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Setting up constants via proxies

[2018-08-11] dev, javascript, js proxies
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In this blog post, a describe a little hack for quickly setting up constants (think enum values, but not wrapped inside a namespace). It is more an educational puzzle than something you should actually use in your code.

A simple version  

TypeScript enums  

As an example, consider the following TypeScript enum (JavaScript itself does not have enums):

enum MyEnum { foo, bar, baz }

assert.equal(, 0);
assert.equal(, 1);
assert.equal(MyEnum.baz, 2);

I usually prefer to use strings as enum values, because they are easier to debug:

enum MyEnum { foo='foo', bar='bar', baz='baz' }

assert.equal(, 'foo');
assert.equal(, 'bar');
assert.equal(MyEnum.baz, 'baz');

A pure JavaScript solution  

You can achieve something similar in JavaScript as follows.

const keyProxy = new Proxy({}, {
  get(_target, propKey, _receiver) {
    return propKey;
const {foo, bar, baz} = keyProxy;

assert.equal(foo, 'foo');
assert.equal(bar, 'bar');
assert.equal(baz, 'baz');

How does it work? We combine two ingredients to achieve this effect.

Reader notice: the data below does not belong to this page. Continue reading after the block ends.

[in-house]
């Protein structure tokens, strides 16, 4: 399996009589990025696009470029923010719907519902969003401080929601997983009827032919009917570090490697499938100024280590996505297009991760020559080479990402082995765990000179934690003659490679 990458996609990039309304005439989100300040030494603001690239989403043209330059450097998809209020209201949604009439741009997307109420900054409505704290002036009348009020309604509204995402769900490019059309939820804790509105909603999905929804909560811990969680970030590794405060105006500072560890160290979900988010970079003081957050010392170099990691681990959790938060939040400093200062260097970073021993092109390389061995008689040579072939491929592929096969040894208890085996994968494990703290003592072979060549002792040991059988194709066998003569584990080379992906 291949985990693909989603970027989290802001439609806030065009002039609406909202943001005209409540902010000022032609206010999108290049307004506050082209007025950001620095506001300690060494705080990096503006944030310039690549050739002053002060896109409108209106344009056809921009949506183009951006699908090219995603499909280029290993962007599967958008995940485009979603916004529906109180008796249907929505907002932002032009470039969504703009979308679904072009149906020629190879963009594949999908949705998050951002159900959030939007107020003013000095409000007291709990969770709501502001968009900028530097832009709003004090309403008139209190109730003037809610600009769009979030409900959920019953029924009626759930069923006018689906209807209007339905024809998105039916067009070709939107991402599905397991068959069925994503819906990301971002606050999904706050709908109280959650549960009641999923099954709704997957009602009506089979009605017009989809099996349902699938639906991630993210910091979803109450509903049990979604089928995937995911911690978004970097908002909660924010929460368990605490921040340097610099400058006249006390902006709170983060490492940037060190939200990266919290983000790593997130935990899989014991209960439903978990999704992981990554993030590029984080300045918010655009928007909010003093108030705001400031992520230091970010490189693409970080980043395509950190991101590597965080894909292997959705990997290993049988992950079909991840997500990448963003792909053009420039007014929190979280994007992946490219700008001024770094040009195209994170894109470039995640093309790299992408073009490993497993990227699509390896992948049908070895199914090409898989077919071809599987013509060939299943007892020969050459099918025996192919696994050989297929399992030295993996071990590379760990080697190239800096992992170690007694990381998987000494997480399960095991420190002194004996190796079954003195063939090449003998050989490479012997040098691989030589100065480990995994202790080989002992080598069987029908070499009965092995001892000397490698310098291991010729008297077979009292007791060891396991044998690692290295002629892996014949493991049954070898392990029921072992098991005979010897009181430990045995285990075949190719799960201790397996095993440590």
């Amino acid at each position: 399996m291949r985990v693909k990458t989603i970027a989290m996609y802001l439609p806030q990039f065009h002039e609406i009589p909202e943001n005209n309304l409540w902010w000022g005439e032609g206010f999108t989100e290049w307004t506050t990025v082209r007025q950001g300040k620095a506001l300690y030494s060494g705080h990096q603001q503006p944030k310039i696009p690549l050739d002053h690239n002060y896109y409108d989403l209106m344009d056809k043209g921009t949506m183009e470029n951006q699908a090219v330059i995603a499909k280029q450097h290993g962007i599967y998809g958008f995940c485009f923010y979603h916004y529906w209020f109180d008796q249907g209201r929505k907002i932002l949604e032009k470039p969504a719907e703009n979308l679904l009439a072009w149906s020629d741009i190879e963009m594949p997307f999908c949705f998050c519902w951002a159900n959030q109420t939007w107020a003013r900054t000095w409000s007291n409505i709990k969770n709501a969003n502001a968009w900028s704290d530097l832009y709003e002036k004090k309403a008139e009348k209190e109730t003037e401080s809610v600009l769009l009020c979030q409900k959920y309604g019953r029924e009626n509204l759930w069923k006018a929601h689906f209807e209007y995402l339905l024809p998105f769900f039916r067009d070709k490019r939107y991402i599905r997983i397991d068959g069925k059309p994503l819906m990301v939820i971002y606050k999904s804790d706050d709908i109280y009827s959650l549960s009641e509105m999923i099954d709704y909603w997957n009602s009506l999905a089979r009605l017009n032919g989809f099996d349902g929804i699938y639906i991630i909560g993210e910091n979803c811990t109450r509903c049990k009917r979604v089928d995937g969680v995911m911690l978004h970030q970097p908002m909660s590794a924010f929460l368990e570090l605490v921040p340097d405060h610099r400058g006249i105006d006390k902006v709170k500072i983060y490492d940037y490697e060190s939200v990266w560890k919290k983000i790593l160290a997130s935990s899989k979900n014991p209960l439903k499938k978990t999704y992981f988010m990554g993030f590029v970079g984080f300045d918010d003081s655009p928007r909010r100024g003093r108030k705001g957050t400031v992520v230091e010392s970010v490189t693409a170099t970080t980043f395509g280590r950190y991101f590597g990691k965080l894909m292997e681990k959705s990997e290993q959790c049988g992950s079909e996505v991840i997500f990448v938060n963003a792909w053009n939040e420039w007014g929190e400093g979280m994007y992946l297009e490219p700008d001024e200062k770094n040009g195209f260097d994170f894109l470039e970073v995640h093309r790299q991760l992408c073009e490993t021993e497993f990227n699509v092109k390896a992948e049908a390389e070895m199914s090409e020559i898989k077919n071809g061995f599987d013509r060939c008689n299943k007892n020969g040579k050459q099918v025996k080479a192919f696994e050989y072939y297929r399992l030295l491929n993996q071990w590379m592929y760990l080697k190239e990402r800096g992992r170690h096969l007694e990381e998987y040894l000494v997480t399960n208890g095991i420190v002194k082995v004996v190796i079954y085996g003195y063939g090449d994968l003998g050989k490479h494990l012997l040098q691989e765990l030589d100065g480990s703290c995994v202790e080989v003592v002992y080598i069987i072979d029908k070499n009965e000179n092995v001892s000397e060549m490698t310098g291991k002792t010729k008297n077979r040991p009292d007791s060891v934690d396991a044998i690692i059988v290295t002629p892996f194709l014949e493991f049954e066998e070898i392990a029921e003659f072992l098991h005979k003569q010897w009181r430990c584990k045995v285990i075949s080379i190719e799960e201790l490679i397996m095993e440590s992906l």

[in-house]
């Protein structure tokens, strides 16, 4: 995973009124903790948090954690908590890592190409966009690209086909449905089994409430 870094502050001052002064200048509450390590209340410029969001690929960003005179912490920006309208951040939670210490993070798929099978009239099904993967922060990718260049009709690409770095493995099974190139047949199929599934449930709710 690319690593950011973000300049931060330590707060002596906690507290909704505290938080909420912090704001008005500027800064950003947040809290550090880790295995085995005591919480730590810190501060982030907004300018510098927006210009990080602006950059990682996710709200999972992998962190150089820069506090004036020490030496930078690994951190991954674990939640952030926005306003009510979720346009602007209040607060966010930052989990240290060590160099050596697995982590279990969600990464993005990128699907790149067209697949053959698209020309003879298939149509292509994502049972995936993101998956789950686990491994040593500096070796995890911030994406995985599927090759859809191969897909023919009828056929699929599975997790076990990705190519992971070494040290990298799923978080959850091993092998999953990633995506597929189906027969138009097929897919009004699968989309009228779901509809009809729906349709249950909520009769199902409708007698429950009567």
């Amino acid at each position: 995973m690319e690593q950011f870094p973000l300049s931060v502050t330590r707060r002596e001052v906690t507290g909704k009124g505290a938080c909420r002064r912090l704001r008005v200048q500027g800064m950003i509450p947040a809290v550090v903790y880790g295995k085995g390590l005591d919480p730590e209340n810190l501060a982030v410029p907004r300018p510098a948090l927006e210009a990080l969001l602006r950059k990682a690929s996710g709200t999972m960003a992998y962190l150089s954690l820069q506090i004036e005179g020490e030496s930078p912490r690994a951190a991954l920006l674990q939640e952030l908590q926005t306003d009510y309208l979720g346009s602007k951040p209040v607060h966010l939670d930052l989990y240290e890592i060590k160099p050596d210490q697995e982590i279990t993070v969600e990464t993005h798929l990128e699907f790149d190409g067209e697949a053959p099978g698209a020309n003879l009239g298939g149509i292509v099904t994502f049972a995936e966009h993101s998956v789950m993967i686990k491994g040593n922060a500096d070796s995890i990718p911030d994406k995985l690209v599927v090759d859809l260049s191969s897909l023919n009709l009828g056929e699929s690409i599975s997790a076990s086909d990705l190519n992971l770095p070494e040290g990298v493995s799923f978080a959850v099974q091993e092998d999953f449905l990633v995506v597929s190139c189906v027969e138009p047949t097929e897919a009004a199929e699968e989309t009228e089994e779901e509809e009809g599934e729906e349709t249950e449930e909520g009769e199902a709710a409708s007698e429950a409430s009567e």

First, the proxy is an object where, whatever key you use to read a property, you always get that key as a value:

assert.equal(keyProxy.hello, 'hello');
assert.equal(, 'world');

Second, using property value shorthands during destructuring lets us specify both a property key and a variable name at the same time. That is, the following two declarations are equivalent.

const {foo, bar, baz} = keyProxy;
const {foo: foo, bar: bar, baz: baz} = keyProxy;

Symbols as values for the constants  

If you use symbols as values for the constants, you get more type safety. The only line of the proxy that changes is line A.

const keyProxy = new Proxy({}, {
  get(_target, propKey, _receiver) {
    return Symbol(propKey); // (A)
const {foo, bar, baz} = keyProxy;

assert.equal(typeof foo, 'symbol');
assert.equal(String(foo), 'Symbol(foo)');

Further reading